I guess the point about letting die is that a patient is dying and then aid is given to help the patient to get better, but it is found out that the patient is not getting better, maybe the aid is just making the patient suffer more, so it is withdrawn.

An analogy might be with someone who is on fire, so you put some water on them, but it is not enough, and so they are still burning to death but much more slowly, whereas if you stopped then they would be gone in a flash. It is an interesting question, I think, whether you would be killing them if you turned off a trickle of water that you found to be prolonging their agony. But it does seem to be different if you stop doing something that you yourself started and have found to be making things worse: you would not have been wrong to have not started it.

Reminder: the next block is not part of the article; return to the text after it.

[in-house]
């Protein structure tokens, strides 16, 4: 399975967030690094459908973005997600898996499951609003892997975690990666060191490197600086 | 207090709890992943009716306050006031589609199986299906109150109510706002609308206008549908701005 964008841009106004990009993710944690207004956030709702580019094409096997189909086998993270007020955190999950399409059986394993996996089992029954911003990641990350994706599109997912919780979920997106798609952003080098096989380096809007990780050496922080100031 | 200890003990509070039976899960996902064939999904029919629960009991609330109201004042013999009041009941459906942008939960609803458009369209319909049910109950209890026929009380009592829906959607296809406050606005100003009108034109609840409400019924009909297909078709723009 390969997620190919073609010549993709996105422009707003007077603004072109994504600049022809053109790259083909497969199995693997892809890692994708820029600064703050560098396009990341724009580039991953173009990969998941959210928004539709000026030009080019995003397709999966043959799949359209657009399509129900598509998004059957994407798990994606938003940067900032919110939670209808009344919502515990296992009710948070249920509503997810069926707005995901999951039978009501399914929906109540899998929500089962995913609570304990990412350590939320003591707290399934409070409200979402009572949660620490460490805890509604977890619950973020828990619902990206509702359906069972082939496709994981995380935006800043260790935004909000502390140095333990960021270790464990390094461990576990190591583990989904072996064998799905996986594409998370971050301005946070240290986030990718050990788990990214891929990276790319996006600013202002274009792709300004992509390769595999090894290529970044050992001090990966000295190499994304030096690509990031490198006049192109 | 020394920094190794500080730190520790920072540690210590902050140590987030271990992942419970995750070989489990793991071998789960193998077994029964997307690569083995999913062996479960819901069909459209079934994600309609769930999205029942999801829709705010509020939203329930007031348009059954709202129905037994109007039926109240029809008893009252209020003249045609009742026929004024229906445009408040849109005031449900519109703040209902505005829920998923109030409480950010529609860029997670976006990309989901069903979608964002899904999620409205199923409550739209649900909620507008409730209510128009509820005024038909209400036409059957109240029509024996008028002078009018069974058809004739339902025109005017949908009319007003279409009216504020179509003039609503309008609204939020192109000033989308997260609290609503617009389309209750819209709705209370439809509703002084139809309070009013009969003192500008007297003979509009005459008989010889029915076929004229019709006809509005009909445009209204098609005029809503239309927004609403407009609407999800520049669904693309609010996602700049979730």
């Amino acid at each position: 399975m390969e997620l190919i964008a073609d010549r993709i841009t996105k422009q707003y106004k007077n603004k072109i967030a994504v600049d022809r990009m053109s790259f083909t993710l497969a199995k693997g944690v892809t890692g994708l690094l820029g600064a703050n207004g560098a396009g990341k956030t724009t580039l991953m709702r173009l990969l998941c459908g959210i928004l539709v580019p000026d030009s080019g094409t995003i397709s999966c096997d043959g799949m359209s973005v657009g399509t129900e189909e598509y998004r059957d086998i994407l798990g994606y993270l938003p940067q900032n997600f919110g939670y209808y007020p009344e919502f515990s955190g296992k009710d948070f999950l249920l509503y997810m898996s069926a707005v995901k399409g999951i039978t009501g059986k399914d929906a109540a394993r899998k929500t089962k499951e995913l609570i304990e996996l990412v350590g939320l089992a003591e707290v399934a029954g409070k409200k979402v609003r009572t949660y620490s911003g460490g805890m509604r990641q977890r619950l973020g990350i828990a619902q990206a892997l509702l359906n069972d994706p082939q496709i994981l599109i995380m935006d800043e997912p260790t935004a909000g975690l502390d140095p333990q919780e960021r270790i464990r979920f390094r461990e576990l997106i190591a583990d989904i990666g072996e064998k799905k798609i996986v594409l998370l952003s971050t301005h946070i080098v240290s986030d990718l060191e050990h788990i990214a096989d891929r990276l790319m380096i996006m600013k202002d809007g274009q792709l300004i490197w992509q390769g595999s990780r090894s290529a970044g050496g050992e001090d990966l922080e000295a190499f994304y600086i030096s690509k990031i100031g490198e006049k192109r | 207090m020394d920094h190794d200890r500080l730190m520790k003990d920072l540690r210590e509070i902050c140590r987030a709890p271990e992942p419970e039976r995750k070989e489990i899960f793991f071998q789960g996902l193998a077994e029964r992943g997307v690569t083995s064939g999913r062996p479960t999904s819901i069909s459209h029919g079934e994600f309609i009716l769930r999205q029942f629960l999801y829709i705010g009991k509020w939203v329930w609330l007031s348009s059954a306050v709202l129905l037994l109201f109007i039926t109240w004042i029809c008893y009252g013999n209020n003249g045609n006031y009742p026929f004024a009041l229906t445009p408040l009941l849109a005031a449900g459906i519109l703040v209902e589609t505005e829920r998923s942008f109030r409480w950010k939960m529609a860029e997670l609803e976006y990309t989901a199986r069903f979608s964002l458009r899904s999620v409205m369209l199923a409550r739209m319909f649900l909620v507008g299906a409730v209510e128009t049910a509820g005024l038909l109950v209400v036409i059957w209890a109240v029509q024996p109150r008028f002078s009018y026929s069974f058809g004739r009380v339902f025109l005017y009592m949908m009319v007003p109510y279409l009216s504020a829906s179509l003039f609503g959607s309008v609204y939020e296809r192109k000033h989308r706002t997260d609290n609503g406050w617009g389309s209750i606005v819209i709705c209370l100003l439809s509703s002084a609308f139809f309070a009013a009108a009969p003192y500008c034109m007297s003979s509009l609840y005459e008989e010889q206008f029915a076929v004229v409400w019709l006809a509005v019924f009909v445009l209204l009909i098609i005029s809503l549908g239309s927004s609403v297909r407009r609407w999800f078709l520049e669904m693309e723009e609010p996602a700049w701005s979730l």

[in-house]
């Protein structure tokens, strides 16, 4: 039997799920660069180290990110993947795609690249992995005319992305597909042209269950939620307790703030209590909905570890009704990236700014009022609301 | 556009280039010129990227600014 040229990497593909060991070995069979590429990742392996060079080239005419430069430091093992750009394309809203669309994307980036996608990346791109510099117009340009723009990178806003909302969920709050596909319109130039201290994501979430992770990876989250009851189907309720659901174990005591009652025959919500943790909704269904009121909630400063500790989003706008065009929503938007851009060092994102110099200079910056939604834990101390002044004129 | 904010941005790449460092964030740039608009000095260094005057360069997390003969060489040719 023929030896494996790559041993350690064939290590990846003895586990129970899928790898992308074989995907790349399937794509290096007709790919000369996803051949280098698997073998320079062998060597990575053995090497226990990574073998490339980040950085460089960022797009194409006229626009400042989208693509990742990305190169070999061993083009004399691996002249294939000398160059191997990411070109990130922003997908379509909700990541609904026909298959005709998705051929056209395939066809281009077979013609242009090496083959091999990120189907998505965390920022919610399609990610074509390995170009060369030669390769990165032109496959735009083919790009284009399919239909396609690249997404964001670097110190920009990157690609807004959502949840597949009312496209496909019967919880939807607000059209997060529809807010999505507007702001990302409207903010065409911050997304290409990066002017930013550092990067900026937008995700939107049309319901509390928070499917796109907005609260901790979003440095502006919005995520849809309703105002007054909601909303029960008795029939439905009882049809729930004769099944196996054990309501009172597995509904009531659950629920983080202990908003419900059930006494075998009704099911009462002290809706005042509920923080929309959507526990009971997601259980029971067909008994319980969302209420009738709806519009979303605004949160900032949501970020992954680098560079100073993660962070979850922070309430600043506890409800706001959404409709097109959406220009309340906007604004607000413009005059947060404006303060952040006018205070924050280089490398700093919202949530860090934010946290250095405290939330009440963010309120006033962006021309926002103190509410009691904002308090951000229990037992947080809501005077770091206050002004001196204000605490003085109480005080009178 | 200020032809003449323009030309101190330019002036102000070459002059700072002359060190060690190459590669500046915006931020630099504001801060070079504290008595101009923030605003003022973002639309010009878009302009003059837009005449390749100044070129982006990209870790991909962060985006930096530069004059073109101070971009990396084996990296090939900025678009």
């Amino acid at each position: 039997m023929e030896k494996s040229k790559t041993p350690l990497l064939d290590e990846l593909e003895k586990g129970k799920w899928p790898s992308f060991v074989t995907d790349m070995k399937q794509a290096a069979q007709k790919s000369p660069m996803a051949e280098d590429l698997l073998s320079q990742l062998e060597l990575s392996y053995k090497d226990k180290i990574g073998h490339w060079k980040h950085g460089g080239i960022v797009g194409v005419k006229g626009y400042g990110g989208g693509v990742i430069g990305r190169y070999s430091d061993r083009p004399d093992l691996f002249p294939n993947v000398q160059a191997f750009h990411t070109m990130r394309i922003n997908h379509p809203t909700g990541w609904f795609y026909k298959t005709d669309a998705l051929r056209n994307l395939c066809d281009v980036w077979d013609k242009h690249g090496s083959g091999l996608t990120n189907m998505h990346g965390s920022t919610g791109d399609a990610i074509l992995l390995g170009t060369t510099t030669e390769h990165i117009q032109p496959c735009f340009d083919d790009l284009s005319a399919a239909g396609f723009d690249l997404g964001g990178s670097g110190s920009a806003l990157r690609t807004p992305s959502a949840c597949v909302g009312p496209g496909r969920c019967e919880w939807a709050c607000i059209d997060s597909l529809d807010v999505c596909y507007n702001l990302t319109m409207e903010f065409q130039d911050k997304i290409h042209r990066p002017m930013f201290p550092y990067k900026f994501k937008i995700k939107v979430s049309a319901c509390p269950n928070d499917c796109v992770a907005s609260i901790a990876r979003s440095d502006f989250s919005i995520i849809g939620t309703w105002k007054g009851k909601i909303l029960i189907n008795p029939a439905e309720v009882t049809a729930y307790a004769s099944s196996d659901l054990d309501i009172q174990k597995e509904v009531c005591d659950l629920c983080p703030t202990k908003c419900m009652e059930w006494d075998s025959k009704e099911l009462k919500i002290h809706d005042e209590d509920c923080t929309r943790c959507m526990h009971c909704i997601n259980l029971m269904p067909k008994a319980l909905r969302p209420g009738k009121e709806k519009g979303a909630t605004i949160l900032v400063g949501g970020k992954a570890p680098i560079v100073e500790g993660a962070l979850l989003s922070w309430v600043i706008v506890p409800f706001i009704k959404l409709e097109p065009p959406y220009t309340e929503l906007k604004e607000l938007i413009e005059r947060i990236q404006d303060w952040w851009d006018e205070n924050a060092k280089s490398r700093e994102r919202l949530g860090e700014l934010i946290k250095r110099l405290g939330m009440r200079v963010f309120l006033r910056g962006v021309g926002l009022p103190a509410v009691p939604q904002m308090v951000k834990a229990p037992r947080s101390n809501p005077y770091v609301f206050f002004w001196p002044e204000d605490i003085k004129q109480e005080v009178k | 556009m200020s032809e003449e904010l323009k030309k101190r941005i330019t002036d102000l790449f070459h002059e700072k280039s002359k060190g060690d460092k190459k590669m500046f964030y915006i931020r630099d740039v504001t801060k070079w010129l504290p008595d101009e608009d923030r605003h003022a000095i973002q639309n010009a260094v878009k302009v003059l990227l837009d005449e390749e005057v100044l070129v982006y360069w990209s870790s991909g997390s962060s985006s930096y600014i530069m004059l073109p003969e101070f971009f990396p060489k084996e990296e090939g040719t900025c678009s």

And the spaceship is totally different. The astronauts are only in it because of the ventilation. The ventilation being on is part of the deal whereby they are there. There is only a superficial similarity with a ventilator, I think.

William said...

It's seemingly assumed in the above that in these scenarios a) the patient gave consent to be on the ventilator and that b) the patient wishes to stay on the ventilator. In many cases, however, b and sometimes also a are false.

Alexander R Pruss said...

Martin and William:

Whether an action is a killing does not depend on such questions of consent and wishes. It does not depend on whether a patient is getting better or worse. It does not depend on whether one should have started an intervention or not.

Such considerations can, of course, affect the question whether the disconnection is an intentional killing, and whether the disconnection is right or wrong. But they don't affect whether the disconnection is a killing.